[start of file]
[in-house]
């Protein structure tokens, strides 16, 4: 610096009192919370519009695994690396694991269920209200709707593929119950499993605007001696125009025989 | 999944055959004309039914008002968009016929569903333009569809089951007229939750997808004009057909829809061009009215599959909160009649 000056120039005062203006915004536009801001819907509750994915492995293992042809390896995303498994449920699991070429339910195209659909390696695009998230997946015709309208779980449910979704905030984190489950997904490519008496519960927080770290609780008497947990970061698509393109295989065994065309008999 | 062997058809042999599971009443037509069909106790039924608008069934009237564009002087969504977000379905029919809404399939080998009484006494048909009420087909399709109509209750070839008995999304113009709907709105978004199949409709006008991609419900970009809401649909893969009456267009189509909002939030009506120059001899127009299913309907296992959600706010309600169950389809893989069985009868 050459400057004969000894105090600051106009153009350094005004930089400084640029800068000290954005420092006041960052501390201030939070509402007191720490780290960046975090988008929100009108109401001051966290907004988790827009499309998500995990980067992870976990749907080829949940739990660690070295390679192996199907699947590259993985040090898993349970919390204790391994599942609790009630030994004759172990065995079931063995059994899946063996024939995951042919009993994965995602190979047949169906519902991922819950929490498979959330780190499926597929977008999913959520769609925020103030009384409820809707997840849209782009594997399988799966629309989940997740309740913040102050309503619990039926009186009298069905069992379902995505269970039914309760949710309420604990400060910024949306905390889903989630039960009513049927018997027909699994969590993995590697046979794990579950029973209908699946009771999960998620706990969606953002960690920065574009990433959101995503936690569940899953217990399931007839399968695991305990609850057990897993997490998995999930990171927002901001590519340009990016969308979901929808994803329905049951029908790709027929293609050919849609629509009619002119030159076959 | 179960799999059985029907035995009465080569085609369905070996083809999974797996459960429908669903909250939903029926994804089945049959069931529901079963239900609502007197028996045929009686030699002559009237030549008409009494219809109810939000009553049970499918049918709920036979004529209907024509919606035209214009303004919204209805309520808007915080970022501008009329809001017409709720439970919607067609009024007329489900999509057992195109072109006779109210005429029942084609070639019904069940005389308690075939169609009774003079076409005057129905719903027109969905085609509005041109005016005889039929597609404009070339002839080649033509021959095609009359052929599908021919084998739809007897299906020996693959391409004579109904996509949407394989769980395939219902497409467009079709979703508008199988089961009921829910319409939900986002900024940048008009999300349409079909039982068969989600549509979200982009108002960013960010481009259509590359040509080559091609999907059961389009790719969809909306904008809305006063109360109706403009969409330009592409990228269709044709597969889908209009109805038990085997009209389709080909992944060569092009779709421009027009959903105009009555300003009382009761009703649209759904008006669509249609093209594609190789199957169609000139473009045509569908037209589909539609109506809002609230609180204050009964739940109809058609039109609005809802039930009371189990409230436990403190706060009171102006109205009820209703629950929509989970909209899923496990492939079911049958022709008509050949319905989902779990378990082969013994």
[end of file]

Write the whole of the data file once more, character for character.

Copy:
[in-house]
């Protein structure tokens, strides 16, 4: 610096009192919370519009695994690396694991269920209200709707593929119950499993605007001696125009025989 | 999944055959004309039914008002968009016929569903333009569809089951007229939750997808004009057909829809061009009215599959909160009649 000056120039005062203006915004536009801001819907509750994915492995293992042809390896995303498994449920699991070429339910195209659909390696695009998230997946015709309208779980449910979704905030984190489950997904490519008496519960927080770290609780008497947990970061698509393109295989065994065309008999 | 062997058809042999599971009443037509069909106790039924608008069934009237564009002087969504977000379905029919809404399939080998009484006494048909009420087909399709109509209750070839008995999304113009709907709105978004199949409709006008991609419900970009809401649909893969009456267009189509909002939030009506120059001899127009299913309907296992959600706010309600169950389809893989069985009868 050459400057004969000894105090600051106009153009350094005004930089400084640029800068000290954005420092006041960052501390201030939070509402007191720490780290960046975090988008929100009108109401001051966290907004988790827009499309998500995990980067992870976990749907080829949940739990660690070295390679192996199907699947590259993985040090898993349970919390204790391994599942609790009630030994004759172990065995079931063995059994899946063996024939995951042919009993994965995602190979047949169906519902991922819950929490498979959330780190499926597929977008999913959520769609925020103030009384409820809707997840849209782009594997399988799966629309989940997740309740913040102050309503619990039926009186009298069905069992379902995505269970039914309760949710309420604990400060910024949306905390889903989630039960009513049927018997027909699994969590993995590697046979794990579950029973209908699946009771999960998620706990969606953002960690920065574009990433959101995503936690569940899953217990399931007839399968695991305990609850057990897993997490998995999930990171927002901001590519340009990016969308979901929808994803329905049951029908790709027929293609050919849609629509009619002119030159076959 | 179960799999059985029907035995009465080569085609369905070996083809999974797996459960429908669903909250939903029926994804089945049959069931529901079963239900609502007197028996045929009686030699002559009237030549008409009494219809109810939000009553049970499918049918709920036979004529209907024509919606035209214009303004919204209805309520808007915080970022501008009329809001017409709720439970919607067609009024007329489900999509057992195109072109006779109210005429029942084609070639019904069940005389308690075939169609009774003079076409005057129905719903027109969905085609509005041109005016005889039929597609404009070339002839080649033509021959095609009359052929599908021919084998739809007897299906020996693959391409004579109904996509949407394989769980395939219902497409467009079709979703508008199988089961009921829910319409939900986002900024940048008009999300349409079909039982068969989600549509979200982009108002960013960010481009259509590359040509080559091609999907059961389009790719969809909306904008809305006063109360109706403009969409330009592409990228269709044709597969889908209009109805038990085997009209389709080909992944060569092009779709421009027009959903105009009555300003009382009761009703649209759904008006669509249609093209594609190789199957169609000139473009045509569908037209589909539609109506809002609230609180204050009964739940109809058609039109609005809802039930009371189990409230436990403190706060009171102006109205009820209703629950929509989970909209899923496990492939079911049958022709008509050949319905989902779990378990082969013994």